Proposed bill holds dog owners' responsible for attacks - - Tyler, Longview, Jacksonville |ETX News

Proposed bill holds dog owners' responsible for attacks

By Morgan Chesky - bio | email
Posted by Elizabeth Thomas – email

AUSTIN, TX (KLTV) – It's the legislation one East Texas lawmaker hopes is enough to make dog owners think twice.

The proposed bill now puts more punishment against the owners' of dogs involved in attack related deaths.

It's the family calendar Grandfather Doug Wolfe is proud of. But the girl on the front means the most.

Last Halloween, a pit bull attacked Wolfe's granddaughter, Summer Adams.

"All those lacerations, that blood loss—if it wasn't for the doctors, yeah, we would have lost our granddaughter that day," says Wolfe.

Summer survived--prompting Wolfe to look for ways to keep kids like Summer safe.

"Every time you hear this and think how much of a tragedy it is, and you think something should be done and you sit on your butt and you don't do anything and then it hits home," expressed Wolfe, "Stories like Summer's… tougher actions against animal attacks in a movement that's now made its way to the State."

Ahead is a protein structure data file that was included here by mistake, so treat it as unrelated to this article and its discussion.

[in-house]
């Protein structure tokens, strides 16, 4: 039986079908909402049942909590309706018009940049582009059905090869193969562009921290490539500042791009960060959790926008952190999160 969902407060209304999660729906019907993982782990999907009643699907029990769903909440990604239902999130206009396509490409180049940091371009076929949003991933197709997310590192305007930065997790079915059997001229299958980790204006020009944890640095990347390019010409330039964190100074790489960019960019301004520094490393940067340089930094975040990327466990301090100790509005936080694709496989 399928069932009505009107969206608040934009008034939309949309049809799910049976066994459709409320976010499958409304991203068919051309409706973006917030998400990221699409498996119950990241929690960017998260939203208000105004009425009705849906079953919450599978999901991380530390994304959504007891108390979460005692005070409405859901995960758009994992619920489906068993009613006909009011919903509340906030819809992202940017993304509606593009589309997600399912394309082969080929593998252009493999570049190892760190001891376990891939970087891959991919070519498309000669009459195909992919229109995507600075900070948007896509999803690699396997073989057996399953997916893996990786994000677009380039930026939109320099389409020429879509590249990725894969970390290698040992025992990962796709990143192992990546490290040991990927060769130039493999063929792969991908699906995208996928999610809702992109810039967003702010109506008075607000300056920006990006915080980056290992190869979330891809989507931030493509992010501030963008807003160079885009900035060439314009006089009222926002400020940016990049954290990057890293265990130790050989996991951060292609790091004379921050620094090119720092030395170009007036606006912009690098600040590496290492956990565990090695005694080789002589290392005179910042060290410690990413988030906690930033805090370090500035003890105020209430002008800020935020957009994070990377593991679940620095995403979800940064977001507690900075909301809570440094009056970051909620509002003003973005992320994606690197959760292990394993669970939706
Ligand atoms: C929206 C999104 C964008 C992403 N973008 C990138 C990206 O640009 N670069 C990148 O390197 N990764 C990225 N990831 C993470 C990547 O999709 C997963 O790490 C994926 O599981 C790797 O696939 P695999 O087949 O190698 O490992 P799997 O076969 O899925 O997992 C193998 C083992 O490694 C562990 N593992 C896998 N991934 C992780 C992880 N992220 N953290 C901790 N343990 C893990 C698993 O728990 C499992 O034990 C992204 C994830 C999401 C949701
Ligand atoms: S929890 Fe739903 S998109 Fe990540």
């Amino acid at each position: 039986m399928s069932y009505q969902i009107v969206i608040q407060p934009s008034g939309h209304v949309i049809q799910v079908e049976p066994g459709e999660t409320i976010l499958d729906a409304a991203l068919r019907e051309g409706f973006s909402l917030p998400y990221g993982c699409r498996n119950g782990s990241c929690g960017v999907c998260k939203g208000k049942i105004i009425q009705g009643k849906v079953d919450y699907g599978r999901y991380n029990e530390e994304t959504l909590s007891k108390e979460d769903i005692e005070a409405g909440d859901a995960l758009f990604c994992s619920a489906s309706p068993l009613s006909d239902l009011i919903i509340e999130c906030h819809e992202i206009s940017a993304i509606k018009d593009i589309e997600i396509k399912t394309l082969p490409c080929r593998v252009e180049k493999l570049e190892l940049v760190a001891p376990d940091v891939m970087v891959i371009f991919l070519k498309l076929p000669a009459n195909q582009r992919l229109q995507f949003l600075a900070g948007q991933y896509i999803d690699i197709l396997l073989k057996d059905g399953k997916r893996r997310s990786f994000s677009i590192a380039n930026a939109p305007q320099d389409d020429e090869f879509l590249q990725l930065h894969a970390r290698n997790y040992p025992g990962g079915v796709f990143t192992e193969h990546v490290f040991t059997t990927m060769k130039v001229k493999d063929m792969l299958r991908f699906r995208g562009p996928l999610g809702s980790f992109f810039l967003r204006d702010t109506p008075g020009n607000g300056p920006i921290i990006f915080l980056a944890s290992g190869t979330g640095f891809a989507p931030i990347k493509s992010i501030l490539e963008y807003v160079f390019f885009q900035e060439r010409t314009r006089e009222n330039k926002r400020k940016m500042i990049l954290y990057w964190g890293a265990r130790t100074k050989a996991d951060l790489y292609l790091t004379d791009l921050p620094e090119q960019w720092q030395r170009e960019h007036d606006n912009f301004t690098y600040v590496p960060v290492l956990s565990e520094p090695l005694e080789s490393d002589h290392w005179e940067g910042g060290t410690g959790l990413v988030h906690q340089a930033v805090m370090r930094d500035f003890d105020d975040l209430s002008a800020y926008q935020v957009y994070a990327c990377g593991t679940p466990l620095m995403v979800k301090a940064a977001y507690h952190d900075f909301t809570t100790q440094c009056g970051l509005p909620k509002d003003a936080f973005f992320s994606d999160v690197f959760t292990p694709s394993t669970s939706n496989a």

The death of ten-year-old Justin Clinton in an attack by two violent dogs, and the loss of two-year-old Kaden Muckelroy to a pit bull attack puts faces on what State Representative Chuck Hopson calls a serious problem.

"We're trying to make people responsible for their pets. It's an event that's happened all over the state. But, when it happens in your own territory, it makes a big difference," says Hopson.

Hopson calls House Bull 1389 a proactive step.

The Bill states if a child younger than 15 or adult over 65 is killed in an attack, the dog owner could face first degree felony charges.

Other attack deaths could bring second-degree felony charges, if the animal has been labeled dangerous, or criminal negligence can be proved.

"Our laws are never perfect, but this one puts teeth into it and it makes people much more aware that they have to be much more responsible for their pets," explained Hopson.

"As long as everything reacts after an attack, then nothing prevents the attack and until we can prevent the attack we have a problem," Wolfe expressed.

Leaving a situation Wolfe continues to fight, to keep other families from facing his greatest fear.

The City of Van will soon decide on whether to take tougher preventative measures for dogs in the city limits.

A proposal written by Doug Wolfe and others is expected to be voted on in April.

Copyright 2011 KLTV. All rights reserved.

Powered by Frankly